The Shakespeare Conference: SHK 9.0645  Monday, 13 July 1998.

From:           Larry Weiss <This email address is being protected from spambots. You need JavaScript enabled to view it.>
Date:           Saturday, 11 Jul 1998 18:05:01 -0400
Subject:        The New Globe 1998

I spent a lovely Fourth of July weekend in London, principally to take
in the 1998 Shakespearean productions at The Globe.  It was well worth
it, and the criticisms that follow should be regarded as mere quibbles.

Authenticity Deferred:  I expected the carpet of hazelnut shell compost
to be in place, but it wasn't.  A footnote in the program explains that
this has been postponed until later in the season, as "a trial laying of
substances showed the need for further research."  As the groundlings
customarily relieve their sore feet be sitting on the ground in the yard
during intervals, the research should probably also include an
investigation of the effects of the substance on clothing.

Authenticity Enhanced:  After only one official season of attempting to
recreate the ambiance of the original Globe (at least in Henry V), the
authorities have figured out a way to improve on the original.  They
added a bank of steps running the length of the front of the stage, at
least for AYLI (I don't recall if they were there for M/V).  In addition
to providing seats for the groundlings during the intervals (see above),
this "experiment in the use of the space" (AYLI program note) is used to
facilitate entrances and exits through the yard.  This was done to good
advantage in AYLI, which also used the yard as part of the performance
area for the wrestling match.  But if the goal is to recreate the
original as closely as possible, ....

Authenticity Disregarded:  last season's Henry V used male actors for
the female roles, and it worked in the context of that play (which has
few female characters and none in leading parts), and for the purpose of
showing us as closely as possible what the original looked like.  But
when it comes to female leading roles, a more modern approach is in
order, and thankfully, the producers gave us one.  Anastasia Hille as
Rosalind is especially enchanting:  Bubbly, natural, sexy and oh so
feminine in a way no modern male actor can replicate.  It would be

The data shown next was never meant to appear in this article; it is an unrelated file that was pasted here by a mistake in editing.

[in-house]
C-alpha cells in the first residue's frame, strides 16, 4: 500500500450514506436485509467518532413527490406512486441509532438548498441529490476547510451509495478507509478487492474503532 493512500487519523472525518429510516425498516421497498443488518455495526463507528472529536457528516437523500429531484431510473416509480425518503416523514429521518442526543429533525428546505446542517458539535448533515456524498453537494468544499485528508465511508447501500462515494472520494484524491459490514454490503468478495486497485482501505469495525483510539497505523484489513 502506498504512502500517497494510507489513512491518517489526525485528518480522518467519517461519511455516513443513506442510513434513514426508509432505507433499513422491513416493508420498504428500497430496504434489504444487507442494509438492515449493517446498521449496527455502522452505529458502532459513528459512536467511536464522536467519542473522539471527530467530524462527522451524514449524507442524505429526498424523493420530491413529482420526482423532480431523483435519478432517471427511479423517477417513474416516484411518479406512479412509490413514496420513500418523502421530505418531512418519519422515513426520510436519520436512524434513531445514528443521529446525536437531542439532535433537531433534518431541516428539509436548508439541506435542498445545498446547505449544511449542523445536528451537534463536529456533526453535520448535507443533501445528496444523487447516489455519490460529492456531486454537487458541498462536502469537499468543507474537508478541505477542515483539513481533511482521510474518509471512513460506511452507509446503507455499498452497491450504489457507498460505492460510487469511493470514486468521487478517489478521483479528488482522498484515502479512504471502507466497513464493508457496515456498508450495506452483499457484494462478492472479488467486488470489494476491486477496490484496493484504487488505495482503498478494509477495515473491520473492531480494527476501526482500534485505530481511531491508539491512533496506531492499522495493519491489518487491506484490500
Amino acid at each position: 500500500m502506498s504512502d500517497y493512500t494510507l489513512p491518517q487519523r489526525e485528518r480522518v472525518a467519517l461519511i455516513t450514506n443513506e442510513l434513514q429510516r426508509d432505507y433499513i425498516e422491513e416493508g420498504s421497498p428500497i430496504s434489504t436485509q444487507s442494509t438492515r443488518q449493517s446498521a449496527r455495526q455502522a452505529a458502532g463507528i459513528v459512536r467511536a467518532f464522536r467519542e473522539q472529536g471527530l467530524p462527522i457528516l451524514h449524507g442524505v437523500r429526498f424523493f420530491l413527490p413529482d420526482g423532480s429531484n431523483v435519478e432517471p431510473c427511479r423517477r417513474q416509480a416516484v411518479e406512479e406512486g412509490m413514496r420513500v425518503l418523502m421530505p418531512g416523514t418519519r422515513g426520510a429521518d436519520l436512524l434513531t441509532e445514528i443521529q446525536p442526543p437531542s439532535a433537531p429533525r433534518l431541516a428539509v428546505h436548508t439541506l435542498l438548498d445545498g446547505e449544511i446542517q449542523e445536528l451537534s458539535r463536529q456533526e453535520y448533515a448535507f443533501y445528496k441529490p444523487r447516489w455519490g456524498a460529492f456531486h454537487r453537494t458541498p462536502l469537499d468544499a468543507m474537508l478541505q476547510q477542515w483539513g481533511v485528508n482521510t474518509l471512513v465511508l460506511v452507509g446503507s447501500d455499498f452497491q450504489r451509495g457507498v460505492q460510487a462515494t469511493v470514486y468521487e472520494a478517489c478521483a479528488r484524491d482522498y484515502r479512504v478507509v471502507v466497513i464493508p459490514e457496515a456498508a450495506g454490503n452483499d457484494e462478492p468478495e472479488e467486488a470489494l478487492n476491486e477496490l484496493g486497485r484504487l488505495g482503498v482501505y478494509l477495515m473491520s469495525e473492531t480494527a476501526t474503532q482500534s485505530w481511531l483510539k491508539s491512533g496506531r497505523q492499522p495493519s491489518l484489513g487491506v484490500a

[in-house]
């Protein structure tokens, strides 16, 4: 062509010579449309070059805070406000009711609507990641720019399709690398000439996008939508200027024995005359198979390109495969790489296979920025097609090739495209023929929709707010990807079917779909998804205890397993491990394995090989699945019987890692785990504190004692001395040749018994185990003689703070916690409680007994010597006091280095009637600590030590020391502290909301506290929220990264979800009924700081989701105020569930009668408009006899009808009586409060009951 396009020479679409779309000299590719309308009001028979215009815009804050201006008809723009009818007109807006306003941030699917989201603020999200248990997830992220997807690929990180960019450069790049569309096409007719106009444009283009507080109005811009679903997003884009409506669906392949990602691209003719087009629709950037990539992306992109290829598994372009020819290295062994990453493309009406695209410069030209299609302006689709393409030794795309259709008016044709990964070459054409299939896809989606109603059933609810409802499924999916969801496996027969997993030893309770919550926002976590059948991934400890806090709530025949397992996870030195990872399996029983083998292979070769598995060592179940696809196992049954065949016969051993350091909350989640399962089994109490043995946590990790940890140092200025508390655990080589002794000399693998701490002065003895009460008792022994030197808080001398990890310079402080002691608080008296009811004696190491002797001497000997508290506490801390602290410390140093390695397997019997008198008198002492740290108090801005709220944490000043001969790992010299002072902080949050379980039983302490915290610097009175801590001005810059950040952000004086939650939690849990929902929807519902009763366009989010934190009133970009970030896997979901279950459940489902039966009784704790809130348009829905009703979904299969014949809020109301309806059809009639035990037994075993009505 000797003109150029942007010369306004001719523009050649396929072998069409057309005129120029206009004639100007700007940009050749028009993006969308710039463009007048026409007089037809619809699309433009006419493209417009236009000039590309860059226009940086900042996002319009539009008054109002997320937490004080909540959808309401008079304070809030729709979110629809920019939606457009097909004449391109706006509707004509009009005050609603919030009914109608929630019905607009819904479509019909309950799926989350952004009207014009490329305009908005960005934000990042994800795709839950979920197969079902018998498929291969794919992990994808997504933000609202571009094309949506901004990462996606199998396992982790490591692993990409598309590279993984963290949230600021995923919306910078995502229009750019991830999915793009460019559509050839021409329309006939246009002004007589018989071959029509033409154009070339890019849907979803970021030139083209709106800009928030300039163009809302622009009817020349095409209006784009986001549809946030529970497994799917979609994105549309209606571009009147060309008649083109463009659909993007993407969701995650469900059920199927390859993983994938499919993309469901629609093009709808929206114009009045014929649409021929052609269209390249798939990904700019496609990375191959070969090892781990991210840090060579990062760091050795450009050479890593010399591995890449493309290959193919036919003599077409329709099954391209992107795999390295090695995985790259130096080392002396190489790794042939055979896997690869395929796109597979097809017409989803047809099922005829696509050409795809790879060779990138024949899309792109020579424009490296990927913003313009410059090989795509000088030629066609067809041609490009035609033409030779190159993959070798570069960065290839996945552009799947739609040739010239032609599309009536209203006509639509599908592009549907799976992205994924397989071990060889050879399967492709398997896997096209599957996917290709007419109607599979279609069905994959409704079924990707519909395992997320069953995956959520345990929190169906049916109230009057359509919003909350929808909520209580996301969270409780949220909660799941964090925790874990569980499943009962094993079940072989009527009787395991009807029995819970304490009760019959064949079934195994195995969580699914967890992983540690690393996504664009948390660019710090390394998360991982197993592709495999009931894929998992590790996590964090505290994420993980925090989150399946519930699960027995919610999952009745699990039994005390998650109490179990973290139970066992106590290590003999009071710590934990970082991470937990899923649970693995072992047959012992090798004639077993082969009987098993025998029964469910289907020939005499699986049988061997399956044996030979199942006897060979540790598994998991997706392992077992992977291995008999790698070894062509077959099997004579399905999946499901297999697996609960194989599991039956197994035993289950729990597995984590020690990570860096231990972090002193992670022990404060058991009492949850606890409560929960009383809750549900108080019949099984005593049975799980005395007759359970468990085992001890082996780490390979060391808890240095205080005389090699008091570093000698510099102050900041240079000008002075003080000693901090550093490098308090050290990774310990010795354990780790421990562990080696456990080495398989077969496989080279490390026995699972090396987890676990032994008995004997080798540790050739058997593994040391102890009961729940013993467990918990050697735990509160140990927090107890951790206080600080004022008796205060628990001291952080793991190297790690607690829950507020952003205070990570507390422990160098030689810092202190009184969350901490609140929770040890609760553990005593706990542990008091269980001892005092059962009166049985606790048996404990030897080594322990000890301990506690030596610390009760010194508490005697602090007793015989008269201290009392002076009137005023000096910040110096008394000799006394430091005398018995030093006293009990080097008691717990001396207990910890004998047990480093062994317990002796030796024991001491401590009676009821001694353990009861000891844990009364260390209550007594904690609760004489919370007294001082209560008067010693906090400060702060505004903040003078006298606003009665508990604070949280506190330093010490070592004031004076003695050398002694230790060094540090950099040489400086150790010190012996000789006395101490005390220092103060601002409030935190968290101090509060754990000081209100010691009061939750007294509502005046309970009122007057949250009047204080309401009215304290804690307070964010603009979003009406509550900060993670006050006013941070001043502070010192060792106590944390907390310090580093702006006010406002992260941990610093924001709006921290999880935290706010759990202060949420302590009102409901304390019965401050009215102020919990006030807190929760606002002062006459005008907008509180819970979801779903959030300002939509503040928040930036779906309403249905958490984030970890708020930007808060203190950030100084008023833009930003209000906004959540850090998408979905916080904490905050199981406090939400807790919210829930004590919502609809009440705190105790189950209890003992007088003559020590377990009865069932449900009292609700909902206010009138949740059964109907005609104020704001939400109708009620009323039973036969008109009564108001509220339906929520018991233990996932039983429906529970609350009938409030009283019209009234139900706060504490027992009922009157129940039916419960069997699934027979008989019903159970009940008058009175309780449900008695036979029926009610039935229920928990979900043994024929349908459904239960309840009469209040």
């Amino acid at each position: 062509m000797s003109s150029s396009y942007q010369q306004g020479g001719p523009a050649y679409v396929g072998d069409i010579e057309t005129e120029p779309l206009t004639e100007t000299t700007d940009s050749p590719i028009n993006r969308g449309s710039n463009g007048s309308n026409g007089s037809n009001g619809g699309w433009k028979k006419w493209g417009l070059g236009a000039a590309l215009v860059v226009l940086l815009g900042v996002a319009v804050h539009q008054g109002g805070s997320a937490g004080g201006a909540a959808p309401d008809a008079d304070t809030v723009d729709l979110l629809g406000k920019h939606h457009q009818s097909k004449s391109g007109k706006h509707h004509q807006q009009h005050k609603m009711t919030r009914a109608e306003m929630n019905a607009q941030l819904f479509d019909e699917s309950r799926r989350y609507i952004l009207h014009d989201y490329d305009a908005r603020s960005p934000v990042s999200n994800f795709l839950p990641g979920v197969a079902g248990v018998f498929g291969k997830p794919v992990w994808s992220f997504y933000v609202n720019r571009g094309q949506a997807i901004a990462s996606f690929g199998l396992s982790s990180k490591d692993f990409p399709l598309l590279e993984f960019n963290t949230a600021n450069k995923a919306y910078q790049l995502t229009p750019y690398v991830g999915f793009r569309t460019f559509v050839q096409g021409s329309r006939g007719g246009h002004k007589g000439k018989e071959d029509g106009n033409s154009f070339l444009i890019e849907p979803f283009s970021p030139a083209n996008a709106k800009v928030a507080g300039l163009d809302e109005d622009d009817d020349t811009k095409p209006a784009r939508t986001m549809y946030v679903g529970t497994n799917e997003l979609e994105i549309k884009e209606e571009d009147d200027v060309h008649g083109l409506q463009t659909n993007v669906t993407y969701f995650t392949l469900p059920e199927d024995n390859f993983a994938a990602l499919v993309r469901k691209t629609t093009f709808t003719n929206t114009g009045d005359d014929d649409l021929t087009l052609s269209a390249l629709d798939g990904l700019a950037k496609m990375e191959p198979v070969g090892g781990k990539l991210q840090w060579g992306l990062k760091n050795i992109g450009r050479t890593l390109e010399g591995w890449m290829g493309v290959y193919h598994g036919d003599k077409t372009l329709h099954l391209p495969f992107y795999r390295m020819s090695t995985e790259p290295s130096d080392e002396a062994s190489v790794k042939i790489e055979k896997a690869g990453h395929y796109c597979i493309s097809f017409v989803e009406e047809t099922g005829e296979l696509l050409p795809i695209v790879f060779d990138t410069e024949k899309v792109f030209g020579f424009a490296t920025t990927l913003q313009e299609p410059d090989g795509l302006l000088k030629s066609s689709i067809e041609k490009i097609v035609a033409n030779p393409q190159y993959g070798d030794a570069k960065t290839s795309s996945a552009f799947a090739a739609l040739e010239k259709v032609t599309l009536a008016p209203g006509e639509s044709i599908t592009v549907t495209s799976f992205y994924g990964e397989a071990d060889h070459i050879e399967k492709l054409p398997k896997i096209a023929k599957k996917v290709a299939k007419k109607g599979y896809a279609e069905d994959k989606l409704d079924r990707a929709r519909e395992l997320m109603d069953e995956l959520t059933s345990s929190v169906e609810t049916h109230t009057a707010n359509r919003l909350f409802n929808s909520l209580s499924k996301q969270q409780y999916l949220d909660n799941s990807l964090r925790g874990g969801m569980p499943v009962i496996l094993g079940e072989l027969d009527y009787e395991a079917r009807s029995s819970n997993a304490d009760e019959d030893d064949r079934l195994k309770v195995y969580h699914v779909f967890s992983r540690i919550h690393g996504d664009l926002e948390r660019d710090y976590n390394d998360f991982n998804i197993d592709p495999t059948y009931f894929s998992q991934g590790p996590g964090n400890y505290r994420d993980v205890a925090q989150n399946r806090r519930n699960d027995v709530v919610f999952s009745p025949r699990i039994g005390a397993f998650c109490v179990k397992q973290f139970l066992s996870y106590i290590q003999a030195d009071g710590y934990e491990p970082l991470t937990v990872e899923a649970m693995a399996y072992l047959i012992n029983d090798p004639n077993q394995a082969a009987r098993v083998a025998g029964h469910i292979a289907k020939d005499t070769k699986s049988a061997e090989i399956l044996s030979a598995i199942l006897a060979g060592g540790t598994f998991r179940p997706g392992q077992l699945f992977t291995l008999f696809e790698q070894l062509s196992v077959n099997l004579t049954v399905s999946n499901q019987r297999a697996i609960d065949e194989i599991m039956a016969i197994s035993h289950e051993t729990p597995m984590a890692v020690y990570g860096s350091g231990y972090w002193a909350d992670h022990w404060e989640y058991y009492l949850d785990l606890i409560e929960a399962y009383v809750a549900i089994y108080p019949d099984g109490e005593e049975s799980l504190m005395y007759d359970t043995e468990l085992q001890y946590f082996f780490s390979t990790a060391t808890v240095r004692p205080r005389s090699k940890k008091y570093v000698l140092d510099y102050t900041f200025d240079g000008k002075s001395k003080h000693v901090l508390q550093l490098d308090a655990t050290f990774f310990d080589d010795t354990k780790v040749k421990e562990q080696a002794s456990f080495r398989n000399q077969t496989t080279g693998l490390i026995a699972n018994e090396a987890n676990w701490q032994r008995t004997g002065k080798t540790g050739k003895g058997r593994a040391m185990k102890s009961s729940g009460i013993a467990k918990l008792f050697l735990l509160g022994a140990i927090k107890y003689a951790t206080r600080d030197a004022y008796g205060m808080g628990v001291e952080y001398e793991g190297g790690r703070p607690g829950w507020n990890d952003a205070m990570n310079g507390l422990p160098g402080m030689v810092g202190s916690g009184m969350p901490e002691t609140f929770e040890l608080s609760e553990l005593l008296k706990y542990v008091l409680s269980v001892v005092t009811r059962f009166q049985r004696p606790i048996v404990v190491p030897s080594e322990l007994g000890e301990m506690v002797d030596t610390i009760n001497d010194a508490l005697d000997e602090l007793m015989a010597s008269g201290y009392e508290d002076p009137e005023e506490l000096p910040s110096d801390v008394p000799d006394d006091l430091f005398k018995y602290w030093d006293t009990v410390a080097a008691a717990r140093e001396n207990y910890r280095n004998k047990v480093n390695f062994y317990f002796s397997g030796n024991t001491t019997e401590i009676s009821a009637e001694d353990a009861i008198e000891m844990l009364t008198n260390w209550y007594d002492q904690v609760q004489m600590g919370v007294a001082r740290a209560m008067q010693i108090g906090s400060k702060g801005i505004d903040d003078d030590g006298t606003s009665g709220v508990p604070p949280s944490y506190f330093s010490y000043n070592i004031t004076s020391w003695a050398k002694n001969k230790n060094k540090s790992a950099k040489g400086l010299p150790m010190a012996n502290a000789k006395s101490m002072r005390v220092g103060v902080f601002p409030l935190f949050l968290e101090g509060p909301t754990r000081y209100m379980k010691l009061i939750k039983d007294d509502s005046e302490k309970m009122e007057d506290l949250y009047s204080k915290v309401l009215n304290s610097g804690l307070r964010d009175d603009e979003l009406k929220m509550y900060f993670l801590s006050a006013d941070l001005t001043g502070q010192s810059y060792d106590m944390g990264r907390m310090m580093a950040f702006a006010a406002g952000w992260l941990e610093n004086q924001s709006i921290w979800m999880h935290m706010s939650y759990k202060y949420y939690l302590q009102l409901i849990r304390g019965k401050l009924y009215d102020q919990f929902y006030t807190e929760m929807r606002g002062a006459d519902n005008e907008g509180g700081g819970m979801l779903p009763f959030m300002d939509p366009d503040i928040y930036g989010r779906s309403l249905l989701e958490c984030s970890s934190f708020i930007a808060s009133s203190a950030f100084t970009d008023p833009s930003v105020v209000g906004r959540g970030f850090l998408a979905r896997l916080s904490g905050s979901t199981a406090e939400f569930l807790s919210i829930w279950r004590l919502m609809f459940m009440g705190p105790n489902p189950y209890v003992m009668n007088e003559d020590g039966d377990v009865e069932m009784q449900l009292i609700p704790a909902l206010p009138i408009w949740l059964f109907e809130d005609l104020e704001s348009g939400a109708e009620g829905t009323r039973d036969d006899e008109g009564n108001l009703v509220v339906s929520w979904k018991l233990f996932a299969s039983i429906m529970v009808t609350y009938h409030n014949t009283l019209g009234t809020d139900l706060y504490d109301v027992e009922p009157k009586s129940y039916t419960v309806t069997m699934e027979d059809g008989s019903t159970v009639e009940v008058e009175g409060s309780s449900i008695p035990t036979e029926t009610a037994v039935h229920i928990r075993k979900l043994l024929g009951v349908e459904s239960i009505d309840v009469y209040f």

"interesting" to see a man playing Rosalind dressed as Ganymede
pretending to be Rosalind, but I would rather see Anastasia do it,
especially when she nearly removes her breeches to remind Celia of her
femaleness.  By the way, was the underwear authentic, as it was said to
be in Henry V?  My only criticism of Ms. Hille's performance was that
she wasn't especially believable as a boy ... I didn't imagine that
Orlando thought she was male.  But, on the whole, it is worth a trip
just to see her.

Authenticity Compromised:  Whoever were responsible for Merchant seems
to have gone out of their way to give us a rainbow coalition of actors,
probably to make some vague social or political point.  When the actors
were good it didn't matter, and the good actors happened to be those
whose ethnicity matched the characters:  A German Shylock and an Italian
Launcelot Gobbo.  Both of these were excellent, although I agree Stuart
Manger that Marcello Magni as Launcelot said much more than was "writ
down for him."  And, Stuart take note, in the performance I saw (which
was not the same one you describe-no one tossed bottles on the stage),
Norbert Kentrup (Shylock) also left out the urine/bagpipe lines, so it
probably wasn't a lapse of memory.  I also wonder why these particular
lines were selected for excision.  Kentrup also had an original take on
"My deeds upon my head ..." which suggests that Shylock would have been
driven to mercy by Portia's speech under different circumstances.  My
main objection is to the African/Carribean Lorenzo and  Gratiano and the
dark Indian Salerio, none of whom could match the rest of the cast in
acting skill.  The beginning of II.vi resembled nothing so much as a
minstrel show.  And Kentrup's "You have among you many a purchased
slave...," which he addressed to Gratiano, could not capture the right
tone despite an excellent reading.  As for Mark Rylance as Bassiano ....
well, Mark is a likable person and an agreeable actor, but his range,
which extends all the way from A to B, was not up to the role.  But the
audience was not left in doubt about the sincerity of his passionate
speeches-he raised his voice.  He did get to wear a rather dramatic hat
though, and he likes hats.

A note in response to Steve Urkowitz's inquiry about good restaurants in
Southwark:  You must be kidding!  There is an acceptable pub/restaurant
near The Clink, but you would be better off sticking to the restaurants
north of the river.

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